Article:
I’m Mr. Green Christmas, I’m Mr. Sun
I’m Mr. Heat Blister, I’m Mr. Hundred-and-one
They call me Heat Miser
Whatever I touch
Starts to melt in my clutch
I’m too much

He’s Mr. Green Christmas, he’s Mr. Sun
He’s Mr. Heat Blister, he’s Mr. Hundred-and-one

They call me Heat Mister
Whatever I touch
Starts to melt in my clutch
I’m too much

I never want to know a day that’s under sixty degrees
I’d rather have it eighty, ninety, one hundred degrees
(oh some like it hot, but I like it really hot)

He’s Mr. Green Christmas, he’s Mr. Sun
He’s Mr. Heat Blister, he’s Mr. Hundred-and-one

They call me Heat Miser
Whatever I touch
Starts to melt in my clutch
I’m too much
Too much!

Heat Miser is understandably unhappy to meet Mrs. Claus, since he believes that Santa unfairly favors cold over heat. Mrs. Claus, despite having absolutely no leverage, asks Heat Miser to let it snow in the south. At first he’s incensed, but then Heat Miser offers to do it, if something is in it for him. Something like… the North Pole! Mrs. Claus tries to put him off by claiming that a decision like that would be up to Snow Miser, not her. Heat Miser calls her bluff, though, pointing out that she can call Snow Miser on the hotline. yearwithoutsanta34Predictably, Snow Miser balks at handing over the North Pole (although Mrs. Claus seems kind of blase about it, despite the fact that the entire Santa operation is built on an ice cap, and would plunge into the sea if Heat Miser had his way). Heat Miser and Snow Miser seem unlikely to agree, so Mrs. Claus decides to go over their heads and talk to the Miser Brothers’ mother. Mother Nature! (This, naturally, raises the question of who the two fathers are, but that isn’t addressed).

yearwithoutsanta35Over tea, Mother Nature is unsurprised to learn that the Miser Brothers were uncooperative. She uses her powers to summon the brothers in question, and dictates a compromise: It will snow in the south for one day, and there will be one nice spring day at the North Pole. The Miser Brothers still seem disinclined, but Mother Nature busts out the lightning and gets them to acquiesce (I suppose she subscribes to the Teddy Roosevelt talk softly/big stick school of diplomacy).yearwithoutsanta36

Santa arrives home and tends to Vixen. He finds a note from Mrs. Claus that informs him that she’s taking care of the Jingle and Jangle situation. Given Mrs. Claus’ track record you’d think this would freak Santa out something fierce, but he instead concludes that things are well in hand and decides to rest and tend to his cold.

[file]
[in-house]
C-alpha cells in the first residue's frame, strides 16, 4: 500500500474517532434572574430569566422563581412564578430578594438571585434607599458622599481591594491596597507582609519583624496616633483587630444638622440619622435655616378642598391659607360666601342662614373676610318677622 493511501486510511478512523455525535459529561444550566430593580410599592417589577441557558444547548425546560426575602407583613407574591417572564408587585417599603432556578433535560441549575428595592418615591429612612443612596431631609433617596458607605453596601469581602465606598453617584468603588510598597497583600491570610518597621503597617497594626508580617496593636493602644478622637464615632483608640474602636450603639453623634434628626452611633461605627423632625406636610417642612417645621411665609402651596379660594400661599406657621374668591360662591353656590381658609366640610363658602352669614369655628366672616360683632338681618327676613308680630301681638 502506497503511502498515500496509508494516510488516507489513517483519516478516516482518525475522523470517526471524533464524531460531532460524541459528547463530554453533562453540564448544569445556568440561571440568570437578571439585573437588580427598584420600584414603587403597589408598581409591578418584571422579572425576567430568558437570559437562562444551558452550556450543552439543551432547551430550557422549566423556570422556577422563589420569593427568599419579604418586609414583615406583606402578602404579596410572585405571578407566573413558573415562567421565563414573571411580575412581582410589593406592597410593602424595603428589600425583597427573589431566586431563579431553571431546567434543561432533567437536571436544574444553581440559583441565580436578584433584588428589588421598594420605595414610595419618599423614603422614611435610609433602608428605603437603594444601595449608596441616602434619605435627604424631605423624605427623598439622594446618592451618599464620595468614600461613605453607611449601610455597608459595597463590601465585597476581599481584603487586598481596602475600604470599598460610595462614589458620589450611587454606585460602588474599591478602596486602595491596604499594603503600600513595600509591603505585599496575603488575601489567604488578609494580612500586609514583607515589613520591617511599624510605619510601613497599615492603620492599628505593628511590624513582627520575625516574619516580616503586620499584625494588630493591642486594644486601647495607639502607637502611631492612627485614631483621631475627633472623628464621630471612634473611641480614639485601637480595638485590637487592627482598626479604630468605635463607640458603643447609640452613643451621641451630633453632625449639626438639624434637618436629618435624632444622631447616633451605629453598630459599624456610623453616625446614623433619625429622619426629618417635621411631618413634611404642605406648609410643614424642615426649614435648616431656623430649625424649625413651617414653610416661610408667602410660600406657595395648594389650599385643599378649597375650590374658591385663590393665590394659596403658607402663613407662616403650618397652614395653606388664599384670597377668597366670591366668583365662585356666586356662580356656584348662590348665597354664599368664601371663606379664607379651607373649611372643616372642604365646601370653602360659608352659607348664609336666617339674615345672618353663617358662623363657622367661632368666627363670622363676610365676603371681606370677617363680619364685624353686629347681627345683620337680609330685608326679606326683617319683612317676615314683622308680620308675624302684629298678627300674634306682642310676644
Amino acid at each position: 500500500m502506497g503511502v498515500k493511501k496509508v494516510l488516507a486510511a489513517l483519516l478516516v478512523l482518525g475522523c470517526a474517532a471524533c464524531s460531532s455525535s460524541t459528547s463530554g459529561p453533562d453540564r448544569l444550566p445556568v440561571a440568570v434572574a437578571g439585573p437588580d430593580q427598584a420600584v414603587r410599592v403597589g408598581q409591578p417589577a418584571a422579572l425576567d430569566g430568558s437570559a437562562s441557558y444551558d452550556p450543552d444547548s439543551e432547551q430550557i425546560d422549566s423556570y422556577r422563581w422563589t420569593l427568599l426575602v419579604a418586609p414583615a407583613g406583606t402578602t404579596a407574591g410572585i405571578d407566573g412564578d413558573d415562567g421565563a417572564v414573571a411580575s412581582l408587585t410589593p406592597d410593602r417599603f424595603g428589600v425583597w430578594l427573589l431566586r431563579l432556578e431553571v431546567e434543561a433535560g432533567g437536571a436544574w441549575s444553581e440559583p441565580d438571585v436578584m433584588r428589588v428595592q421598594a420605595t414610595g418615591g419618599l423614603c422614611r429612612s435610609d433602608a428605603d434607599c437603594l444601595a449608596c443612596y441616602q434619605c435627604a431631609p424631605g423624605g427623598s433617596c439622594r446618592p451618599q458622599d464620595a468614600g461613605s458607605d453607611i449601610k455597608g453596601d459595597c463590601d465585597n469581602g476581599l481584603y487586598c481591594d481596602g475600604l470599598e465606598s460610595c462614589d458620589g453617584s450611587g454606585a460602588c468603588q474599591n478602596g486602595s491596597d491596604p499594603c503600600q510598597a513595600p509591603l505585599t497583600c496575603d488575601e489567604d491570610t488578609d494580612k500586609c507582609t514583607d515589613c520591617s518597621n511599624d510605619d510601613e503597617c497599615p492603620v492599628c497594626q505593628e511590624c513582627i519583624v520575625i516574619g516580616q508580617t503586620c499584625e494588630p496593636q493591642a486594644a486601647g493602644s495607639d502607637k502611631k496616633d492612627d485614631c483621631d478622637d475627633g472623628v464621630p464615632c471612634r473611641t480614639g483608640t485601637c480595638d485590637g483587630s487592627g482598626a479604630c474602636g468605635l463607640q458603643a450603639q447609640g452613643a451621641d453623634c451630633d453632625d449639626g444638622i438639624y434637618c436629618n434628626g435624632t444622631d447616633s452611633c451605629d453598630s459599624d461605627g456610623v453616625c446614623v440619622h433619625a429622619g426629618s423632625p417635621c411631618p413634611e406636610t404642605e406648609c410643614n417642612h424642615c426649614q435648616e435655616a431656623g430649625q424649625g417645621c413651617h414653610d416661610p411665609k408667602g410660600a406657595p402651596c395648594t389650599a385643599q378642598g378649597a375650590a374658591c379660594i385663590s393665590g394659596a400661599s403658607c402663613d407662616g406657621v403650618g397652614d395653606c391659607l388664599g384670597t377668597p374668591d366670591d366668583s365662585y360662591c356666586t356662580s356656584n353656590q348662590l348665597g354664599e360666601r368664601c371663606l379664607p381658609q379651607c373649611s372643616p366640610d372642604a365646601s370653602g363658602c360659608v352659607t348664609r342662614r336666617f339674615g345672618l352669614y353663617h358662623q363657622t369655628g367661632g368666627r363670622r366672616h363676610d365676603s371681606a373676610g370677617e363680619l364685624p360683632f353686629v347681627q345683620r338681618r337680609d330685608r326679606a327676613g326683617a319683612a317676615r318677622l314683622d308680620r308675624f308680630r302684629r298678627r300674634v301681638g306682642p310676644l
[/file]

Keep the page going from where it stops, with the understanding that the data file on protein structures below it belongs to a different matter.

yearwithoutsanta37Meanwhile, the snow has arrived in Southtown. Knowing that the elves have him dead-to-rights on his hastily negotiated deal, the mayor now has no choice but to deliver on his end of the deal. You see, hubris is the mayor’s fatal flaw. As promised, the mayor has somehow arranged for all of the mayors to simultaneously declare a holiday (the mayor of Southtown scoffs at federalism!).yearwithoutsanta38 Distressingly, if you look at the subheadlines in the paper, New York has suffered yet another menagerie escape. I don’t know who’s in charge of those New York menageries, but it seems like every time we see a paper we read about another one breaking loose!

yearwithoutsanta39In honor of the holiday for Santa, children all over the world decide to ship him a bunch of gifts. Apparently this thing has gone international. The mayor of Southtown is even more connected than I thought!

One little girl, however, is not down on this whole “day off for Santa” business, and has written a letter to Santa, which we experience in song. yearwithoutsanta40With the double-whammy of this “blue Christmas” letter and presents from the children on the world, Santa is overhwelmed by Christmas spirit, and gets his ass in gear for Christmas Eve. yearwithoutsanta41To the classic carol “Here Comes Santa Claus”, Santa takes his sleigh and visits Southtown, somewhat less stealthily than usual. Mrs. Claus provides a redundant voiceover over a montage showing that people were happy that Santa brought them presents.

And we close with the song “There’ll Be No Year Without a Santa Claus”, to the same tune as the opening number.

Afterthoughts

While he’s not as bad as the Santa in Rudolph the Red-nosed Reindeer (where Santa taunts Rudolph for being a mutant), all of the action in this movie is driven by Santa being a jerk. However, given what an airhead Mrs. Claus is, and what a bunch of idiots his elves are, you can kind of sympathize with him. I think that if I spent 364 days a year with those goons I’d be in a bad mood, too.

Most of the people who like this special seem to prefer Heat Miser to Snow Miser. Personally, I think Snow Miser has a better song (I think it works much better with the faster tempo) and is more charismatic. He seems to find the fun in what he’s doing, and has a dryer sense of humor. Heat Miser is more of a hothead (ha ha), and does live up to his devilish, nasty billing when he figures he can stick it to Snow Miser and the Clauses by demanding the North Pole. I think that people are largely responding to the character designs, and Heat Miser’s funky, distinctive hair, which I do agree is appealing.

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One Response to Review: The Year Without a Santa Claus

  1. […] thing I was doing I’m not sure I’d be able to keep that up, but posting the review for The Year Without A Santa Claus the other day was a ton of fun, so I think that if I can use review writing to give me breaks from […]